The presenter, who left the baking show along with her comedy partner Sue Perkins when it moved to Channel 4 in 2017, says she learnt a valuable lesson during her six years hosting Bake Off.
She is fronting Channel 4’s new show dedicated to woodwork, Handmade: Britain’s Best Woodworker, but has admitted she didn’t ask to keep any of the creations because of what she learned on Bake Off.
“I dropped some fairly heavy hints [that I’d like to keep some],” she said of the wooden constructions.
“I remember on Bake Off when somebody put all that effort into making an extraordinary creation, the last thing they wanted was some pushy presenter coming and saying, ‘Oh, I like that cake, can I take it home?’. Sometimes they were very polite and said yes but you could see inside they were breaking.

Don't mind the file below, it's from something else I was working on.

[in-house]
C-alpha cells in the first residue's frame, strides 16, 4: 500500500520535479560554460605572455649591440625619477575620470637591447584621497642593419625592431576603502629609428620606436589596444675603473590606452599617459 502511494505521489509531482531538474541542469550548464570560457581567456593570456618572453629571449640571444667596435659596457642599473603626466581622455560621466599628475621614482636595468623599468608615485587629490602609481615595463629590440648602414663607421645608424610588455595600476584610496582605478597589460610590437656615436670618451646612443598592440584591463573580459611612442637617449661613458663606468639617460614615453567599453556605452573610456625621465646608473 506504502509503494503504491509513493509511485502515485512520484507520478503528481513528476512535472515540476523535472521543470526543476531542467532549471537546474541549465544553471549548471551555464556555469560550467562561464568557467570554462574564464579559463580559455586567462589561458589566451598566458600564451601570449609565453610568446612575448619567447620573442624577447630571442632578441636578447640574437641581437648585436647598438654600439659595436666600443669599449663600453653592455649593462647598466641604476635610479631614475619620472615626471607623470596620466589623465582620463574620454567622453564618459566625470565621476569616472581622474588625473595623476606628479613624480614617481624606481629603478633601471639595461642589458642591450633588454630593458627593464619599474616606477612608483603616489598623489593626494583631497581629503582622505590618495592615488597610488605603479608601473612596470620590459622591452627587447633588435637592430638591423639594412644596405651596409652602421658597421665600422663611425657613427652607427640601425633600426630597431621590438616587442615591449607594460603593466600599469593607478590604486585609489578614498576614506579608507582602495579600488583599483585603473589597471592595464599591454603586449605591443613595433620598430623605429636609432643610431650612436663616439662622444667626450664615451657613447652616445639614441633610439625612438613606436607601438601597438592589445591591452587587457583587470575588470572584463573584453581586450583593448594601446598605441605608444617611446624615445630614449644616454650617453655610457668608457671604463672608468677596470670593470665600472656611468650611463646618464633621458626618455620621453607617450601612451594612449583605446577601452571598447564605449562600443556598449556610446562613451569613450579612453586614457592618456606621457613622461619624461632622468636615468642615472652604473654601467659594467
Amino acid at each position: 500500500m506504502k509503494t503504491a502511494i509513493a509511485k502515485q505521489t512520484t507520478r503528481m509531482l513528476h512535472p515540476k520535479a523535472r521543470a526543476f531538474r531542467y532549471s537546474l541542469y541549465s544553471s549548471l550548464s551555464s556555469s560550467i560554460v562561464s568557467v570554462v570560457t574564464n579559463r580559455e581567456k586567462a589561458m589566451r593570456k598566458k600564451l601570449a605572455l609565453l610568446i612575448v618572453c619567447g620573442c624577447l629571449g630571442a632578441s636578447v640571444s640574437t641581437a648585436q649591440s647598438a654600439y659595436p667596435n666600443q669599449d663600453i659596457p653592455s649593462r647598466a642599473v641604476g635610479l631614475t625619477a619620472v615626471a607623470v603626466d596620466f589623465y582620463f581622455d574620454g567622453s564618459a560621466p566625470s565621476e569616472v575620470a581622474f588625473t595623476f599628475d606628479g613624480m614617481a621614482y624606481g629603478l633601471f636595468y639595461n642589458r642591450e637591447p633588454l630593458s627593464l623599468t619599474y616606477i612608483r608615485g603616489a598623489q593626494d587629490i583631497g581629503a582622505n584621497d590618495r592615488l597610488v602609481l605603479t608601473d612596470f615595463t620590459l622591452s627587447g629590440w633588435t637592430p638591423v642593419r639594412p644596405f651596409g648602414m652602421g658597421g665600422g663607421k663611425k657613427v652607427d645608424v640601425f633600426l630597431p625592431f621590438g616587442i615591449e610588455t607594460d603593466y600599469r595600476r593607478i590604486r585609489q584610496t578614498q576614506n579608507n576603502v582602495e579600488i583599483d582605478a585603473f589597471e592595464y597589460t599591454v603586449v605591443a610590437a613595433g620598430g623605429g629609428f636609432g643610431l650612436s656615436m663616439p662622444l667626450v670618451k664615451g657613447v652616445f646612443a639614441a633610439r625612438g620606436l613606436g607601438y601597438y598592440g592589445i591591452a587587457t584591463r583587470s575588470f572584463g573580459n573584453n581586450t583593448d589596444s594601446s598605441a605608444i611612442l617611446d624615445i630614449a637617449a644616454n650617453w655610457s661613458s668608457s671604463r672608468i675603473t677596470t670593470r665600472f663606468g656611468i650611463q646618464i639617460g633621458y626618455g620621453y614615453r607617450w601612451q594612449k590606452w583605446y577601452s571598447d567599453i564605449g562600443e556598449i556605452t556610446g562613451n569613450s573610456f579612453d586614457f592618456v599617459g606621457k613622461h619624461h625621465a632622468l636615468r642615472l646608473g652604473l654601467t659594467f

“I’ve learnt my lesson: respect the creation, respect the creator.”
She added: “They’re not going to let you nick it. It would be like taking a child away from them.”
Last month Mel revealed that she’s only just got round to watching the seasons of Bake Off that she hosted with Sue.
“I have watched bits and bobs. I am very late to the game. But I haven’t watched The Wire yet, either,” she said.
Read the full interview with Mel in this week’s Radio Times, out now. www.radiotimes.com